Risk perception of ionising radiation among hospital personnel

Charlotte Stiévenart, Catrinel Turcanu, Johan Camps

    Research outputpeer-review


    Perception of radiation risks has been studied in various contexts. However, few studies have addressed radiation risk perception among people professionally exposed to ionising radiation. This paper investigates risk perception among medical staff (doctors, nurses, technicians, hospital physicists) professionally exposed to ionising radiation. A questionnaire was developed and completed by 81 professionals from five major hospitals in Belgium. The results show that almost half of the respondents perceived the risks due ionising radiation in their working environment as low or very low, while a third perceive these risks as average risks. The risks from medical X-rays for an ordinary citizen of Belgium are perceived lower by the hospital staff population than by the general population. Ionising radiation risks account for about one third of the perceived job risk. Non-nuclear job-related risks typical to a hospital environment are almost equally important in explaining the perception of the overall job-related risk. A relationship was discovered between safety behaviour and risk perception: the more the respondents use the protection equipment, the lower is their risk perception. Finally, respondents with higher general knowledge about ionising radiation tend to perceive risks from ionising radiation at the workplace lower than the other, non-nuclear risks.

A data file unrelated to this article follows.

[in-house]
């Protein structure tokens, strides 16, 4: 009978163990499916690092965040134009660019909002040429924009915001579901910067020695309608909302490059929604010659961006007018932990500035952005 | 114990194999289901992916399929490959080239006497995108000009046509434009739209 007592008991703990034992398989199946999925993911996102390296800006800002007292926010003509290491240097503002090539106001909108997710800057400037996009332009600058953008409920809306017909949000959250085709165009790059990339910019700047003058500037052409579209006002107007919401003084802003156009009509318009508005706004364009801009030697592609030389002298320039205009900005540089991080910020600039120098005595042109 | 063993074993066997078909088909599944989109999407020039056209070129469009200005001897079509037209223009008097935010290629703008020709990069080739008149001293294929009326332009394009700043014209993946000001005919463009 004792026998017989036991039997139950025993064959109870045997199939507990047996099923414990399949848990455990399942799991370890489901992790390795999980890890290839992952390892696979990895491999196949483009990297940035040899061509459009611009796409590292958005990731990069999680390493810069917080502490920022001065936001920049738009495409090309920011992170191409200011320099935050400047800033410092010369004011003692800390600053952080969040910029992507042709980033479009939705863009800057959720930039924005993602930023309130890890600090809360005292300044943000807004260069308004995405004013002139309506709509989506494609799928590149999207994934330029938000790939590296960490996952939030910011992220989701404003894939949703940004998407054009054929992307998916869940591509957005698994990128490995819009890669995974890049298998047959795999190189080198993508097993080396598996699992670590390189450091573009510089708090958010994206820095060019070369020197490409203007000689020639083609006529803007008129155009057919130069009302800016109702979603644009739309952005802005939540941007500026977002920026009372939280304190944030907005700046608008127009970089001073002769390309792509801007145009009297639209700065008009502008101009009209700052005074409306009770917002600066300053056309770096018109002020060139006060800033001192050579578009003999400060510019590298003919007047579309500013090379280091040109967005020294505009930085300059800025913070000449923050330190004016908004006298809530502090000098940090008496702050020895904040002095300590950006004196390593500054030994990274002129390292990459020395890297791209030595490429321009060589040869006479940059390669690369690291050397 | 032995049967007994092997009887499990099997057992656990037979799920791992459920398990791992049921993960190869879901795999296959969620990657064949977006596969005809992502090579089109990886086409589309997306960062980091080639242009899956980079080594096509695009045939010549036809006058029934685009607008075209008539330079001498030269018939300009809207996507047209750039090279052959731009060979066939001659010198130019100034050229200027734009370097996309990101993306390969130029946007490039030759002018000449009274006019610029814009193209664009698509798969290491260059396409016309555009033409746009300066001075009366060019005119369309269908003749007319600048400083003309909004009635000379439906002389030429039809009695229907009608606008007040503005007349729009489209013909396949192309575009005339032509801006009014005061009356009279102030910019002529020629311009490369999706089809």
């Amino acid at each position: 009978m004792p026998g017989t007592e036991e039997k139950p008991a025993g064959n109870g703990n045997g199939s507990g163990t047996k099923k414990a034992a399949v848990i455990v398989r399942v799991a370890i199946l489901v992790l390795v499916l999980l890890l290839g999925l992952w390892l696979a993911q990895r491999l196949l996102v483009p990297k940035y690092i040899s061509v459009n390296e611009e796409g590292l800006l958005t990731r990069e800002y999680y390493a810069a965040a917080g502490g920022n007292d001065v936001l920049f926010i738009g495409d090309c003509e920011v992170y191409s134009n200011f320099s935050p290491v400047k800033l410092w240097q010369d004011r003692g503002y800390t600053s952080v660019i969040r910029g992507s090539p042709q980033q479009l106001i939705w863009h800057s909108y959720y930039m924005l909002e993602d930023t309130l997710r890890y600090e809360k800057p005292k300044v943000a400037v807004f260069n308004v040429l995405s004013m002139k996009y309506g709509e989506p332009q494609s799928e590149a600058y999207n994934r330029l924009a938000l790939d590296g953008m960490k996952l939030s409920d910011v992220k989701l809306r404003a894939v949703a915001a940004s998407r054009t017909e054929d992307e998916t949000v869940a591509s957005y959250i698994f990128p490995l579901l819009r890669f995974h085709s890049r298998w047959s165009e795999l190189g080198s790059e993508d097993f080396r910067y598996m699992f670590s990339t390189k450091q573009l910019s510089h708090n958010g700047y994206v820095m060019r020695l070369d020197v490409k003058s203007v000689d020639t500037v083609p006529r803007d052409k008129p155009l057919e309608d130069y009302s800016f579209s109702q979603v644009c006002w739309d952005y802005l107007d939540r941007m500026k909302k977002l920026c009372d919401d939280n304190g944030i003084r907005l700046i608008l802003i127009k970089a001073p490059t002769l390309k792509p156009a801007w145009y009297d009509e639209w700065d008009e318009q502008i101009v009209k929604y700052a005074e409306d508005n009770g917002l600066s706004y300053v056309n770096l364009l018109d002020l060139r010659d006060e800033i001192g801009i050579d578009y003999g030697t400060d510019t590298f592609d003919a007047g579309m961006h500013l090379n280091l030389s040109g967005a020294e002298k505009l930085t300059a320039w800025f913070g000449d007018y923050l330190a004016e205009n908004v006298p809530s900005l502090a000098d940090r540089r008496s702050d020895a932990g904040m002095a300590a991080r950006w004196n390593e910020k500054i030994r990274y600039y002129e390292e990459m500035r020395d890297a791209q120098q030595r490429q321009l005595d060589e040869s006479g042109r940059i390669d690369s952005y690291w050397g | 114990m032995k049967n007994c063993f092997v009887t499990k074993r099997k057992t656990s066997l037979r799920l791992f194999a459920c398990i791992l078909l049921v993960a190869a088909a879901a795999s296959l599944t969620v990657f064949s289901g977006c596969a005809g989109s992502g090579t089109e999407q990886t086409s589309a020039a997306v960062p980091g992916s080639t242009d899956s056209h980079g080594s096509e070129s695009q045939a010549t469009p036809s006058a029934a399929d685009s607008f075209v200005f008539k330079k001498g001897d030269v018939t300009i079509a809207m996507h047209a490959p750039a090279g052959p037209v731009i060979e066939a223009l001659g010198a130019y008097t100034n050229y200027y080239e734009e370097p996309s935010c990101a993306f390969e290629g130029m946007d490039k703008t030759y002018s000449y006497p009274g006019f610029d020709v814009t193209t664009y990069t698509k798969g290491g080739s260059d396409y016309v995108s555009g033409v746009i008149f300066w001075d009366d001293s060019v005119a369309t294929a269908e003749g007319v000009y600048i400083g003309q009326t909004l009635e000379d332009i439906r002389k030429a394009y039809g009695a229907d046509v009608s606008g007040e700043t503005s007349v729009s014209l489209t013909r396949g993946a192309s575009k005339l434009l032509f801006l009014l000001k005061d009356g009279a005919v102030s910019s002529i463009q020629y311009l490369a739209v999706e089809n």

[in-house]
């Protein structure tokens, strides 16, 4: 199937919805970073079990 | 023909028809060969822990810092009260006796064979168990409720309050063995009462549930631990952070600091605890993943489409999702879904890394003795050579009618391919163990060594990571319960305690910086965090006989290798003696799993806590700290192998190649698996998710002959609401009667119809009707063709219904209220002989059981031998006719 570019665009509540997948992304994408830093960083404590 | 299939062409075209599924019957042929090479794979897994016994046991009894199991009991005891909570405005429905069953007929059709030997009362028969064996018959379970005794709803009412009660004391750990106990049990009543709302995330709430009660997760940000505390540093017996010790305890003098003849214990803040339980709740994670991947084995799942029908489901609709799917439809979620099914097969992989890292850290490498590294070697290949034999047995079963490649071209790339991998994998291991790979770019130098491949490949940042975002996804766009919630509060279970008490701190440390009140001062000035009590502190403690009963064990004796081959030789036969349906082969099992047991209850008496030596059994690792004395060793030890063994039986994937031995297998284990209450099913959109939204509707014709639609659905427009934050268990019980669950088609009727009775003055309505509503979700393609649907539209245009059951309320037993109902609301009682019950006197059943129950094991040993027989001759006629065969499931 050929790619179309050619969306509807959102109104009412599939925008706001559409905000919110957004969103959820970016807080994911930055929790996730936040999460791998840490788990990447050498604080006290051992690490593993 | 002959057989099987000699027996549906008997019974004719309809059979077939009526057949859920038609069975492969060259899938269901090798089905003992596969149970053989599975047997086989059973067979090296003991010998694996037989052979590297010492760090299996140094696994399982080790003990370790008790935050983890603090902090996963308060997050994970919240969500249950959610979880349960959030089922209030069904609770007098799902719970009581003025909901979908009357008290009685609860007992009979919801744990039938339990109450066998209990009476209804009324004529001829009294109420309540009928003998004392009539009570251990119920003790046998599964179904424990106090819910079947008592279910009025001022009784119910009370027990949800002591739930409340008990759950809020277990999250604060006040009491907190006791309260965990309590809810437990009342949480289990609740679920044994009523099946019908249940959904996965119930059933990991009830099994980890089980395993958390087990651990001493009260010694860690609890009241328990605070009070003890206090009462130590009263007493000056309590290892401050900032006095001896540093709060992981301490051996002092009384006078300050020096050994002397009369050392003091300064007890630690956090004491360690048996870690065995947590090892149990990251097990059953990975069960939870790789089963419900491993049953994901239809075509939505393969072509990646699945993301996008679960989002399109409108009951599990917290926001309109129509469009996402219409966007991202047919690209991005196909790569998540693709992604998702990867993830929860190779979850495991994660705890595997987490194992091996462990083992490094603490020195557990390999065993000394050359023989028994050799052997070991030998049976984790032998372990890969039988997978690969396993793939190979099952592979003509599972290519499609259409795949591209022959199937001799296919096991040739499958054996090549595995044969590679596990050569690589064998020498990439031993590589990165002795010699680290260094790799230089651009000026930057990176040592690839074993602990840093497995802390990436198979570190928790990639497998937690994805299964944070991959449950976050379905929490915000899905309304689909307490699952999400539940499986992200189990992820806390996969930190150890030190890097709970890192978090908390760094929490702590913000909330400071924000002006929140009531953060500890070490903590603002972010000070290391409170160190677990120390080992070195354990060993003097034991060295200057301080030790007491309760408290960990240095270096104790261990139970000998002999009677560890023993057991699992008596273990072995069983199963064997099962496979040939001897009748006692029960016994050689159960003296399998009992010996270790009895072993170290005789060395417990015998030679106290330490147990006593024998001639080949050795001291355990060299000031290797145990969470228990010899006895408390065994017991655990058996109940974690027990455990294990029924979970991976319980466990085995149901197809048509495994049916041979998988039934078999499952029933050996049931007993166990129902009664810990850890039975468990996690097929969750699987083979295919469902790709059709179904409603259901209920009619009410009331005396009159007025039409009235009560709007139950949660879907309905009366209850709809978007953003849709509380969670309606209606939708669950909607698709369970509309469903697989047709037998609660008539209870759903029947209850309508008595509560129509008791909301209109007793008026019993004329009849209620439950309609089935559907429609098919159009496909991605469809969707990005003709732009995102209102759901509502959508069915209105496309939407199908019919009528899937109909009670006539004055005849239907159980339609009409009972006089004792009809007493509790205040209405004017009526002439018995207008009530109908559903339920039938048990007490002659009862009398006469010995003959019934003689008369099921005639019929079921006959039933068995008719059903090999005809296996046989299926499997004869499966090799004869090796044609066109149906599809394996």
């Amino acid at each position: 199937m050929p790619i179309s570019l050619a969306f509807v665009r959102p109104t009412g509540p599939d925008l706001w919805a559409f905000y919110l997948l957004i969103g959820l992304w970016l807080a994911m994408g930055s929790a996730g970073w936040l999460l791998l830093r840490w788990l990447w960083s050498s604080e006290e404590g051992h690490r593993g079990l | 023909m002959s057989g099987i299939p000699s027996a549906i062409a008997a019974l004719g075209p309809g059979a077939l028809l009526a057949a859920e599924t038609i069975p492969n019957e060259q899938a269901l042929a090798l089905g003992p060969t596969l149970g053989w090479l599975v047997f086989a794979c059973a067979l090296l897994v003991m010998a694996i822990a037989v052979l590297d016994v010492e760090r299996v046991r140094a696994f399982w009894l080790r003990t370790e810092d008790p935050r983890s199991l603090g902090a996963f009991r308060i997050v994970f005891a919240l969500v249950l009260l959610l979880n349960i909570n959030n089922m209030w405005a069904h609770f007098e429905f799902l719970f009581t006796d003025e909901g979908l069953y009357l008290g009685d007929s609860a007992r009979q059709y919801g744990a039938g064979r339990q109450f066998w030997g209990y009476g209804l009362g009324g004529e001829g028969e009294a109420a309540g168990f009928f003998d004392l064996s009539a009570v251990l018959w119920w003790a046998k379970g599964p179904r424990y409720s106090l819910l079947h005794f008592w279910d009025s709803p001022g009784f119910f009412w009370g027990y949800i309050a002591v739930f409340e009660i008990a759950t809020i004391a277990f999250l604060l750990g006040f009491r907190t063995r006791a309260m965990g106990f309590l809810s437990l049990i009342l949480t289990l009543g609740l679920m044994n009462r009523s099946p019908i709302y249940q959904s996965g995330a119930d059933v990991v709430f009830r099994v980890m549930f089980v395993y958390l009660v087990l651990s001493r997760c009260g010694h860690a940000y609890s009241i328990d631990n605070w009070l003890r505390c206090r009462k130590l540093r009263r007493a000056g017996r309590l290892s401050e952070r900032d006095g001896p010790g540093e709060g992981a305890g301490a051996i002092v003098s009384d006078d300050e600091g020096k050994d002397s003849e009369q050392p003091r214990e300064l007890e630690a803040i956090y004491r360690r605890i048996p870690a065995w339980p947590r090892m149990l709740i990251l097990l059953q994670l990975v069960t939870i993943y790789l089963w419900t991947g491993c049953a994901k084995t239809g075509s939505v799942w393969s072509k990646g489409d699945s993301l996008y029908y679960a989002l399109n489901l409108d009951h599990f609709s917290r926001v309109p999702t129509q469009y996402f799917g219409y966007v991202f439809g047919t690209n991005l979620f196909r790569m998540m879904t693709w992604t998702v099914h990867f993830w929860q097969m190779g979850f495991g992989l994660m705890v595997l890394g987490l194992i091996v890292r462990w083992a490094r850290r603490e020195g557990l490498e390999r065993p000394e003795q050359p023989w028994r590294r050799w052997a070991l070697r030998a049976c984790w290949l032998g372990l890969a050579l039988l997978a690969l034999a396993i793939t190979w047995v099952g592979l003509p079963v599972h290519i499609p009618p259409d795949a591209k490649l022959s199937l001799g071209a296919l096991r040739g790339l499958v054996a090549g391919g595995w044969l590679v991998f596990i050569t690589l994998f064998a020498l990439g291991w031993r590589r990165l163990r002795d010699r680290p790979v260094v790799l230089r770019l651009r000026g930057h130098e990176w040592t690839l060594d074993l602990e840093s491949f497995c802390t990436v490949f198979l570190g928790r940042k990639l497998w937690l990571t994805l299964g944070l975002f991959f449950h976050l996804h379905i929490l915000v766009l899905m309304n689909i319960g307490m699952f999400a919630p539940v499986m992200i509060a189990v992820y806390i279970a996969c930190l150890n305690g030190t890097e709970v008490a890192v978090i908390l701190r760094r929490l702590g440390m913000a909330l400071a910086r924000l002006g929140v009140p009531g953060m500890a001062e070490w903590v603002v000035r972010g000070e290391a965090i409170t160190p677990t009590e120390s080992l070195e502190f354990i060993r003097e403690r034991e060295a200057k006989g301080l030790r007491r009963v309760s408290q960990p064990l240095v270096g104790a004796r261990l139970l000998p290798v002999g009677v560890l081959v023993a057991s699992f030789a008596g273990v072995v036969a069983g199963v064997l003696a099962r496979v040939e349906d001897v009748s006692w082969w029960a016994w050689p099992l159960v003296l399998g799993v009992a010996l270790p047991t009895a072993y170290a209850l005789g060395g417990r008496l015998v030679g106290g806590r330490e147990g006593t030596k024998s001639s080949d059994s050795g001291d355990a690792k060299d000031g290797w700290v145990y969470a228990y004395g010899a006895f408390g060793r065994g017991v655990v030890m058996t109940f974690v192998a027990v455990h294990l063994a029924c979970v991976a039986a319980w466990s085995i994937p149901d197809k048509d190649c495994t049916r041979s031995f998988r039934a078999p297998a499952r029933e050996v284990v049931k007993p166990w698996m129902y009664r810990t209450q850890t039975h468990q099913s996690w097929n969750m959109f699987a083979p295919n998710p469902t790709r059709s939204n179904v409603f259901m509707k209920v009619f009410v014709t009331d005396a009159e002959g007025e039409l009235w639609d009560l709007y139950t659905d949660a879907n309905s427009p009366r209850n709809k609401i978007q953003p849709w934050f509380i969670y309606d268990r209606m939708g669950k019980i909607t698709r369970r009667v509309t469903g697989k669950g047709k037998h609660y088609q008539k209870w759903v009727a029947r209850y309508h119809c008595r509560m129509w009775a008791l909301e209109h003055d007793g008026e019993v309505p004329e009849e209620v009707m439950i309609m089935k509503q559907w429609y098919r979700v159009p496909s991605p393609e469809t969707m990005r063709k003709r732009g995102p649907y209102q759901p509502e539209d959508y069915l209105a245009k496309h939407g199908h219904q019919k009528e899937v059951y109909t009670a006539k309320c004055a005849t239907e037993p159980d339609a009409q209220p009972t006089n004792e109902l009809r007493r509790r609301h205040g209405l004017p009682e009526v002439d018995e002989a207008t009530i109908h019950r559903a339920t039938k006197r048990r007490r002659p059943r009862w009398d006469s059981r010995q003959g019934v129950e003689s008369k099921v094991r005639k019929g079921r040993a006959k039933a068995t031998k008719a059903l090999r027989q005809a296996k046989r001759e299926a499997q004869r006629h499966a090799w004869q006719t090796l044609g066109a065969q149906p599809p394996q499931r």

Original languageEnglish
    Pages (from-to)145-157
    JournalAnnalen van de Belgische Vereniging voor Stralingsbescherming / Annales de l'association Belge de radioprotection
    Issue number2
    StatePublished - Feb 2013

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